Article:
Ease the seat back, Diamond Dave and the boys (along with Kool & The Gang!) bring grand reunion tour to Boardwalk Hall.
When Van Halen was in its prime more than 30 years ago, the hedonistic party rocking band epitomized good times.
It was no surprise that Jeff Spicoli, Sean Penn’s character of Fast Times at Ridgemont High fame hired Van Halen to play a party.
Van Halen was many things during its heyday. Guitarist Eddie Van Halen expanded the sonic lexicon with his tapping and hammering skills.
The band always had a rock-solid rhythm section and perhaps the perfect frontman in David Lee Roth, who was provocative, energetic and (always) hilarious.
(“Have you seen Junior’s grades?”)
Van Halen, which will perform Saturday, March 24, at Historic Boardwalk Hall in Atlantic City, was surprising during its salad days and that hasn’t changed. Who would ever guess that the brothers Van Halen, Eddie and drummer Alex Van Halen, Roth and Eddie’s son Wolfgang on bass, could continue to charm and rock audiences in a similar manner nearly 40 years after forming in Los Angeles.
The venerable reunited band, which is touring behind A Different Kind of Truth, its first album with Roth in 28 years, still has the goods. The disc is as solid as the group. The band’s recent performance in Philadelphia included the hits and plenty of energy.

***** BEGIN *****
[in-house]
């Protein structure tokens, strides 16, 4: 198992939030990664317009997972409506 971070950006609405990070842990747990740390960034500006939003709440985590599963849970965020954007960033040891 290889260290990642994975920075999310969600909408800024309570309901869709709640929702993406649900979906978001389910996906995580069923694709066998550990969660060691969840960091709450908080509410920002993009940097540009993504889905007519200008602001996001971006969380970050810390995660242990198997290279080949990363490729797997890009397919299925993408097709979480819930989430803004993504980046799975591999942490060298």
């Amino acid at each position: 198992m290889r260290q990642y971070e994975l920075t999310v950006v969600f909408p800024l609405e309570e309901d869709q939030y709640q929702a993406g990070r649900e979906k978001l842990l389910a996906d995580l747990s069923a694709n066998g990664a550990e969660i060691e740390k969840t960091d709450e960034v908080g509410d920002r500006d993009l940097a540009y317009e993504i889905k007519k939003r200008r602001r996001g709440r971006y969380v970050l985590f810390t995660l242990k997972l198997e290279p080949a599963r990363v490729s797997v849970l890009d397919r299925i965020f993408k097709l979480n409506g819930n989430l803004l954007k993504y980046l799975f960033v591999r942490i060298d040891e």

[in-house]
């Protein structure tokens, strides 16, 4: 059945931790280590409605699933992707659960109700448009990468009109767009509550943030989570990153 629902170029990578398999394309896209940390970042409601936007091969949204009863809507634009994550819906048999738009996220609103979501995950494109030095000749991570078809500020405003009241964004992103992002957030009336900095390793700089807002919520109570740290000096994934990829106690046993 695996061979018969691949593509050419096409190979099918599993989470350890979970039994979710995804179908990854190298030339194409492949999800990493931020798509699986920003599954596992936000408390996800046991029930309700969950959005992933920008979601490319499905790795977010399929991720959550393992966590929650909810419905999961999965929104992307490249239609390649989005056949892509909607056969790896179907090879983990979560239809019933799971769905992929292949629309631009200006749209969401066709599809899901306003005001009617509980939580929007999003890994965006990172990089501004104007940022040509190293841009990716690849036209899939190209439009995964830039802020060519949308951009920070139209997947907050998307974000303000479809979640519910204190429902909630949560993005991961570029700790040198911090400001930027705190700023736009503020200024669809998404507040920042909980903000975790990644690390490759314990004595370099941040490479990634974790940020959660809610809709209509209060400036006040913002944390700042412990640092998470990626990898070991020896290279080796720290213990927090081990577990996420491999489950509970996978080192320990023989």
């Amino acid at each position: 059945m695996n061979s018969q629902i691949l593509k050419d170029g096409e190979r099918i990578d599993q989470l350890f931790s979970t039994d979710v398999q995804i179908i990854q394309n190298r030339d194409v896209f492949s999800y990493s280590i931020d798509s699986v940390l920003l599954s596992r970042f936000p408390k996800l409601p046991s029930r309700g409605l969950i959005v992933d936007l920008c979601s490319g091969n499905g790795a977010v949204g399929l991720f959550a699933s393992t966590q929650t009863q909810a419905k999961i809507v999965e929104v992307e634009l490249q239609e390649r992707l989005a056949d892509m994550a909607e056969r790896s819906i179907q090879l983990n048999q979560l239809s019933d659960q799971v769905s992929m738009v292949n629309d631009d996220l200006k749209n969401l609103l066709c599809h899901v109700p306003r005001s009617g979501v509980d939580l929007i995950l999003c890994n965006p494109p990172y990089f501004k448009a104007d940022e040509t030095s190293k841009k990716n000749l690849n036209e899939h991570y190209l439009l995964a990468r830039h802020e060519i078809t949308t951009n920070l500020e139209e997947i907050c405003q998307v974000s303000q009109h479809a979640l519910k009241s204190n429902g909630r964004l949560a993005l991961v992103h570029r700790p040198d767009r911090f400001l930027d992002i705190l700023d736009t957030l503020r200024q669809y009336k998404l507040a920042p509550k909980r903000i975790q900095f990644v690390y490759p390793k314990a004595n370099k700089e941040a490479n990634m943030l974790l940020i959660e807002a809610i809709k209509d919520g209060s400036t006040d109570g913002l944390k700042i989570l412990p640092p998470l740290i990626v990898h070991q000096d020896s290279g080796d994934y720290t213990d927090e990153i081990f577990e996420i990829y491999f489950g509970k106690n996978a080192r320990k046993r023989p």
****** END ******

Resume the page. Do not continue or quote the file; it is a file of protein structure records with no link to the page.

Eddie Van Halen is still an inspired player even after being lionized as one of the greatest guitarists ever. His brother and son are locked in as the rhythm section. And then there is Roth, who remains a charismatic raconteur. It’s not the same as when he was doing splits after jumping off the drum riser back in 1981. But he can still move in an elegant manner and crack one-liners.
It’s amazing that Van Halen has pulled off the reunion. It’s not an easy task, especially since there was considerable bad blood between Roth and the Van Halens.
Back in 1998 when Eddie and Alex chose to hire forgettable Extreme vocalist Gary Cherone to front the band, Eddie waxed about the group’s inevitable Rock and Roll Hall of Fame induction.